WADA Director General Olivier Niggli says the Russian National Anti-Doping Agency (RUSADA) is moving in the right direction to be reinstated, after visiting the organization in Moscow last week. He added, however, that there is still work to be done.
“I think RUSADA has made a lot of changes over the past year,” Niggli told TASS.
“As you know, we have worked hard with the Russian authorities, the Ministry of Sports, RUSADA to bring forward the necessary changes. So RUSADA has changed from a structural point of view. There is a new board and the financing is now coming from the Finance Ministry, not from the Sports Ministry.
“On the more practical level, RUSADA has rebuilt the organization – they have recruited new people, they have started redoing the education program, and just today they are going to start reorganizing of performing the testing. This was done, this was part of our roadmap and this was accepted by our board two months ago,” he added.
Niggli also noted that WADA is willing to work with two-time Olympic pole vault champion Yelena Isinbayeva, who served as chair of the RUSADA supervisory board for several months but had to step down in order for the body to follow the WADA roadmap, being replaced by Alexander Ivlev.
Isinbayeva took up the position at the nomination of the Russian Olympic Committee (ROC) in March. WADA, however, pointed out that due to the nature of her nomination, which might lead to a conflict of interest, she could not be seen as an independent chairperson.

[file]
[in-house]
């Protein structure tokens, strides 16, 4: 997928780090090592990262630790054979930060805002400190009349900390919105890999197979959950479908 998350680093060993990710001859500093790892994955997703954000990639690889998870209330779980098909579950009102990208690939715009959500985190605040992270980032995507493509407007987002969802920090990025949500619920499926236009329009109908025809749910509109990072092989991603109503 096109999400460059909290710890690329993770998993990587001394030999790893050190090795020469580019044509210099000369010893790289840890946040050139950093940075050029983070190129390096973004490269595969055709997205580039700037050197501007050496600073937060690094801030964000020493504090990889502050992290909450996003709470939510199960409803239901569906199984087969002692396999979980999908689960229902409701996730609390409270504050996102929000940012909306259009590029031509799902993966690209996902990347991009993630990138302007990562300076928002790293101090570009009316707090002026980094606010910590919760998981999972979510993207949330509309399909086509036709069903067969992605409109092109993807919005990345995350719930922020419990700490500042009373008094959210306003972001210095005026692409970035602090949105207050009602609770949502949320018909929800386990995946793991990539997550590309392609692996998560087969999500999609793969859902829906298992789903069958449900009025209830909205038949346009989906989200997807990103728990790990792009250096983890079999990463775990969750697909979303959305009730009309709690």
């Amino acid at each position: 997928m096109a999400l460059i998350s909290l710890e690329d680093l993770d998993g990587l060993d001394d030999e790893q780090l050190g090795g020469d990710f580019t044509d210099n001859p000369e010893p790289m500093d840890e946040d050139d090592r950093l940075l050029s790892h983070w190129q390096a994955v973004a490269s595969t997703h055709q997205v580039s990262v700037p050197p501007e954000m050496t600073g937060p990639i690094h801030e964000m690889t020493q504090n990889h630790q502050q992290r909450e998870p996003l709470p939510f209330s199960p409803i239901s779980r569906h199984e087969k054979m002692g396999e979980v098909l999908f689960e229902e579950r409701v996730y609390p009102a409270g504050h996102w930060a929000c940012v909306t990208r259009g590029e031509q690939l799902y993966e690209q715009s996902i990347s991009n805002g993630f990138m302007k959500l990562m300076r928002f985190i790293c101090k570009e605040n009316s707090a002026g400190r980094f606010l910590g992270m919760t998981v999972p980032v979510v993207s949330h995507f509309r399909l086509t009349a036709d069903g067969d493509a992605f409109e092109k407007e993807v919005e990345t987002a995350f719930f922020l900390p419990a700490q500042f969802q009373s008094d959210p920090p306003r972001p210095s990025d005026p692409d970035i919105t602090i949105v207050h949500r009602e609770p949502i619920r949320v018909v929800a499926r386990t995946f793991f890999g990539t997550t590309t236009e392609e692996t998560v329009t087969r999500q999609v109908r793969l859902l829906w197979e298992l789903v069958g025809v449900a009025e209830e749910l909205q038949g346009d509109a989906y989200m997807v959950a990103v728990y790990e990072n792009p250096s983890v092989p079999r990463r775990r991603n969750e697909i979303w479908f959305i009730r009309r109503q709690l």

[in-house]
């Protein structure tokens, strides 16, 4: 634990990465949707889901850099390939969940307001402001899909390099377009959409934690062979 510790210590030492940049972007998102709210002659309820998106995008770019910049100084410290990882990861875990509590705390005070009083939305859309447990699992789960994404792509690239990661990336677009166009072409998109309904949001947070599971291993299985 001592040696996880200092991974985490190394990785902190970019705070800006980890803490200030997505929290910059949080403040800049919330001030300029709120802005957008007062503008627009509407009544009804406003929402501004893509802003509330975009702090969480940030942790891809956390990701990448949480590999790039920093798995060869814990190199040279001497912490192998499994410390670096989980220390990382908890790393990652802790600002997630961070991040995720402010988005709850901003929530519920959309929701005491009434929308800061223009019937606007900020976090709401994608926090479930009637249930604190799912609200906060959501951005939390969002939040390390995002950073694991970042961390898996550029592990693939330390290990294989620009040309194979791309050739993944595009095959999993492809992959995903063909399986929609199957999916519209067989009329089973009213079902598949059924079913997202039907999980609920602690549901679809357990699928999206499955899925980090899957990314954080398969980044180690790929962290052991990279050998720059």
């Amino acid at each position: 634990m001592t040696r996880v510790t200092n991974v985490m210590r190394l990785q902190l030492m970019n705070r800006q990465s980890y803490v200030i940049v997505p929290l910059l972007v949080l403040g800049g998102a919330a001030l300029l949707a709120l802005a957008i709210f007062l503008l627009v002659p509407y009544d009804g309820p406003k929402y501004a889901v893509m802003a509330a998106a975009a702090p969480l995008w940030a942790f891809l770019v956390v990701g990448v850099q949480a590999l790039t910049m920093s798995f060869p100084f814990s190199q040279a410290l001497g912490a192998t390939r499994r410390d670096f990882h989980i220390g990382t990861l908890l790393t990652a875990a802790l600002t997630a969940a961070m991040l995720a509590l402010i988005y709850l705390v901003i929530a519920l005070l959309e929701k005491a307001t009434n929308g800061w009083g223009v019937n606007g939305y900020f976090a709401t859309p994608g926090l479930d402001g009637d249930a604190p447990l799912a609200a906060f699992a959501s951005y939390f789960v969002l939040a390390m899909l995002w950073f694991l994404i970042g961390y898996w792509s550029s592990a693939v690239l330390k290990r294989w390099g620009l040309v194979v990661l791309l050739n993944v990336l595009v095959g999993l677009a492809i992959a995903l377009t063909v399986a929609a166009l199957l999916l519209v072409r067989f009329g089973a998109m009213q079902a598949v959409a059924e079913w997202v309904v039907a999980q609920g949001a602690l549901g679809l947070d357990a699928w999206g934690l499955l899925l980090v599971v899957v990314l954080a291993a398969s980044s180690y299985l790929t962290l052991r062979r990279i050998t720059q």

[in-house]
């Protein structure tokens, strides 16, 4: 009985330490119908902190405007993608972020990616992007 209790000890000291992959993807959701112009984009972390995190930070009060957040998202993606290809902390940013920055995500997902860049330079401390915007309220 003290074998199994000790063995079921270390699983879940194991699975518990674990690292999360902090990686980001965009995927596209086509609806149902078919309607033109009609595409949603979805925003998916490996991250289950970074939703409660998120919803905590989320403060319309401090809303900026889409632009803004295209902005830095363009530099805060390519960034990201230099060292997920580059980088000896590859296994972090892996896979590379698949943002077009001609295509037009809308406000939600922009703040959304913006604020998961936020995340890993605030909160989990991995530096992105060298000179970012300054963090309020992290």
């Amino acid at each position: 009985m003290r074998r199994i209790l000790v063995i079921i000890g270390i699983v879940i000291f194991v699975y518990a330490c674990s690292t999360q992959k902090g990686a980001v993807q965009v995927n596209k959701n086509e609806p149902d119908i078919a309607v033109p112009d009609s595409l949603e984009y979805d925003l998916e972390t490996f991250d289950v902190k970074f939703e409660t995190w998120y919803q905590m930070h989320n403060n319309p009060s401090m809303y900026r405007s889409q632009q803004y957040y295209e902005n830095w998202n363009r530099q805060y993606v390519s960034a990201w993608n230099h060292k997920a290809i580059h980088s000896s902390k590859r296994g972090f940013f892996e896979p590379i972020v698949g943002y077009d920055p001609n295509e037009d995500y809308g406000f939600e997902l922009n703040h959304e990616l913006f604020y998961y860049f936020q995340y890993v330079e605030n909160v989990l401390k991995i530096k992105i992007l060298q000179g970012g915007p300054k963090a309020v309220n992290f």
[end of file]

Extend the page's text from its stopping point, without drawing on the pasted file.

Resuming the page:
WADA suspended RUSADA from carrying out doping controls within Russia in November 2015, in the wake of a doping scandal, but later provided the organization with a roadmap to re-compliance.
Among other things, one of the key points for restoring RUSADA’s credibility involved the work of international experts in the agency.
The positions were filled by Australian Peter Nicholson, who specializes in international criminal investigations, and Ieva Lukosiute-Stanikuniene from Lithuania, director of the Lithuanian Anti-Doping Agency and Chair of the Council of Europe Advisory Group on Education.
At the end of June, RUSADA was granted permission to plan and coordinate doping testing under the supervision of WADA-appointed international experts and the UK Anti-Doping Agency (UKAD).
“Now they (RUSADA) have about 40 doping control officers that are trained, ready to go,” the WADA director general said.
“All this, I would say to make it short, goes in the right direction.
“I visited RUSADA in Moscow on Tuesday and I found that there was a very good group of people there, motivated, willing to do the job. And I found it very encouraging.”
Answering a question if RUSADA could be reinstated following the WADA board of founders’ meeting in November, Niggli said that the possibility exists, but all the aspects of its work will be estimated and evaluated to ensure everything is structured according to the roadmap, adding that there is still a lot to be done in this regard.